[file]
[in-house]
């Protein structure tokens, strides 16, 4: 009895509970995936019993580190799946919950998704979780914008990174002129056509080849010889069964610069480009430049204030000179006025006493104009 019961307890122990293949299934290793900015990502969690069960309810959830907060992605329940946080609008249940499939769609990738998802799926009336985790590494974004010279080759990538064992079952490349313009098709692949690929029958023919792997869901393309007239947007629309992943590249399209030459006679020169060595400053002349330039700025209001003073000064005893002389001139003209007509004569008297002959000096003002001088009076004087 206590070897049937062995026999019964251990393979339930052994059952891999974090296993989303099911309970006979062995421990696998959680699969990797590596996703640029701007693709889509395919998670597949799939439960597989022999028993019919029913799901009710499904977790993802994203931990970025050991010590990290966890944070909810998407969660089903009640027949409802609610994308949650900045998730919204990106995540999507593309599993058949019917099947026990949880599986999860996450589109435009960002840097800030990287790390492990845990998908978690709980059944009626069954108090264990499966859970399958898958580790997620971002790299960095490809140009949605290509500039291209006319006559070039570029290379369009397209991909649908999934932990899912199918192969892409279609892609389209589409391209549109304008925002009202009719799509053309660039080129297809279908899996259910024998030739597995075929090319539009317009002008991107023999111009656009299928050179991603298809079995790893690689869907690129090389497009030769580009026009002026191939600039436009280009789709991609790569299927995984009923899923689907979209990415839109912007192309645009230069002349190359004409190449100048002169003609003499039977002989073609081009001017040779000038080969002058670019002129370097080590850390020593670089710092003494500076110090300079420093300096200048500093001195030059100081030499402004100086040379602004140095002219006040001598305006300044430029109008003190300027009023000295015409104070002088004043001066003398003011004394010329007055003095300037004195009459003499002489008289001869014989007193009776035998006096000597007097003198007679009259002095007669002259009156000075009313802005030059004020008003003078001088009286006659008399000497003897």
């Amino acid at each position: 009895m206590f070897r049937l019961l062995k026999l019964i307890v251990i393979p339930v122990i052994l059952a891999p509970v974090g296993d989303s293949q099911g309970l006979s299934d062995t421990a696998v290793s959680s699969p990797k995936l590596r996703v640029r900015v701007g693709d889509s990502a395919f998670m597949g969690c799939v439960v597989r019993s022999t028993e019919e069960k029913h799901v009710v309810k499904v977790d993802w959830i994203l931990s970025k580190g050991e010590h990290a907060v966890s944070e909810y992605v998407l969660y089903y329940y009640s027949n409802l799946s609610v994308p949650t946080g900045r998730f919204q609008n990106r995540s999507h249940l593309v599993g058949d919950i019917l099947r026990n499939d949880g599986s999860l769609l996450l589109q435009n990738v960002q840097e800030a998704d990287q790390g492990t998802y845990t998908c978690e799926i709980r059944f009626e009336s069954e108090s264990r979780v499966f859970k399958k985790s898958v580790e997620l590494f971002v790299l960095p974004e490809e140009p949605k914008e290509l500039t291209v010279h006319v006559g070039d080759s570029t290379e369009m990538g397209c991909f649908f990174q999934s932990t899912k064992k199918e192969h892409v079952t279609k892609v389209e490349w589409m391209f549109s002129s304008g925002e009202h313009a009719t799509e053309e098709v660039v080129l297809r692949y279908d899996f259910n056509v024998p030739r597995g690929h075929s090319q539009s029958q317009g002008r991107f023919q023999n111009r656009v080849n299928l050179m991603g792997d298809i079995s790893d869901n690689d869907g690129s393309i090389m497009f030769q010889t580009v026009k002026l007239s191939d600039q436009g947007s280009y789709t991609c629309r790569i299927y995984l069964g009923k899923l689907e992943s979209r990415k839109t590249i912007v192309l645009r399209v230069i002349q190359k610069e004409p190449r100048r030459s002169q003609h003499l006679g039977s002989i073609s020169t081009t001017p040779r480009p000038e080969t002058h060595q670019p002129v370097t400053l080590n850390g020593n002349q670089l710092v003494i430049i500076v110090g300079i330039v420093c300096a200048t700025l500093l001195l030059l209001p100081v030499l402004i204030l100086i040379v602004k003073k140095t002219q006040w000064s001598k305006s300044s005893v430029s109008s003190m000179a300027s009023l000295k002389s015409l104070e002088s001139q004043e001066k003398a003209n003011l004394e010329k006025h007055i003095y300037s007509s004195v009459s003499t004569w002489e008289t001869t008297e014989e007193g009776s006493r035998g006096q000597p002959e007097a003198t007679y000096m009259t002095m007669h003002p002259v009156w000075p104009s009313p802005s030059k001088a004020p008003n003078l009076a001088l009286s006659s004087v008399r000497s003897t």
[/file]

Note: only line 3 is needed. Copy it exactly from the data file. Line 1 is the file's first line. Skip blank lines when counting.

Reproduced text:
């Amino acid at each position: 009895m206590f070897r049937l019961l062995k026999l019964i307890v251990i393979p339930v122990i052994l059952a891999p509970v974090g296993d989303s293949q099911g309970l006979s299934d062995t421990a696998v290793s959680s699969p990797k995936l590596r996703v640029r900015v701007g693709d889509s990502a395919f998670m597949g969690c799939v439960v597989r019993s022999t028993e019919e069960k029913h799901v009710v309810k499904v977790d993802w959830i994203l931990s970025k580190g050991e010590h990290a907060v966890s944070e909810y992605v998407l969660y089903y329940y009640s027949n409802l799946s609610v994308p949650t946080g900045r998730f919204q609008n990106r995540s999507h249940l593309v599993g058949d919950i019917l099947r026990n499939d949880g599986s999860l769609l996450l589109q435009n990738v960002q840097e800030a998704d990287q790390g492990t998802y845990t998908c978690e799926i709980r059944f009626e009336s069954e108090s264990r979780v499966f859970k399958k985790s898958v580790e997620l590494f971002v790299l960095p974004e490809e140009p949605k914008e290509l500039t291209v010279h006319v006559g070039d080759s570029t290379e369009m990538g397209c991909f649908f990174q999934s932990t899912k064992k199918e192969h892409v079952t279609k892609v389209e490349w589409m391209f549109s002129s304008g925002e009202h313009a009719t799509e053309e098709v660039v080129l297809r692949y279908d899996f259910n056509v024998p030739r597995g690929h075929s090319q539009s029958q317009g002008r991107f023919q023999n111009r656009v080849n299928l050179m991603g792997d298809i079995s790893d869901n690689d869907g690129s393309i090389m497009f030769q010889t580009v026009k002026l007239s191939d600039q436009g947007s280009y789709t991609c629309r790569i299927y995984l069964g009923k899923l689907e992943s979209r990415k839109t590249i912007v192309l645009r399209v230069i002349q190359k610069e004409p190449r100048r030459s002169q003609h003499l006679g039977s002989i073609s020169t081009t001017p040779r480009p000038e080969t002058h060595q670019p002129v370097t400053l080590n850390g020593n002349q670089l710092v003494i430049i500076v110090g300079i330039v420093c300096a200048t700025l500093l001195l030059l209001p100081v030499l402004i204030l100086i040379v602004k003073k140095t002219q006040w000064s001598k305006s300044s005893v430029s109008s003190m000179a300027s009023l000295k002389s015409l104070e002088s001139q004043e001066k003398a003209n003011l004394e010329k006025h007055i003095y300037s007509s004195v009459s003499t004569w002489e008289t001869t008297e014989e007193g009776s006493r035998g006096q000597p002959e007097a003198t007679y000096m009259t002095m007669h003002p002259v009156w000075p104009s009313p802005s030059k001088a004020p008003n003078l009076a001088l009286s006659s004087v008399r000497s003897t």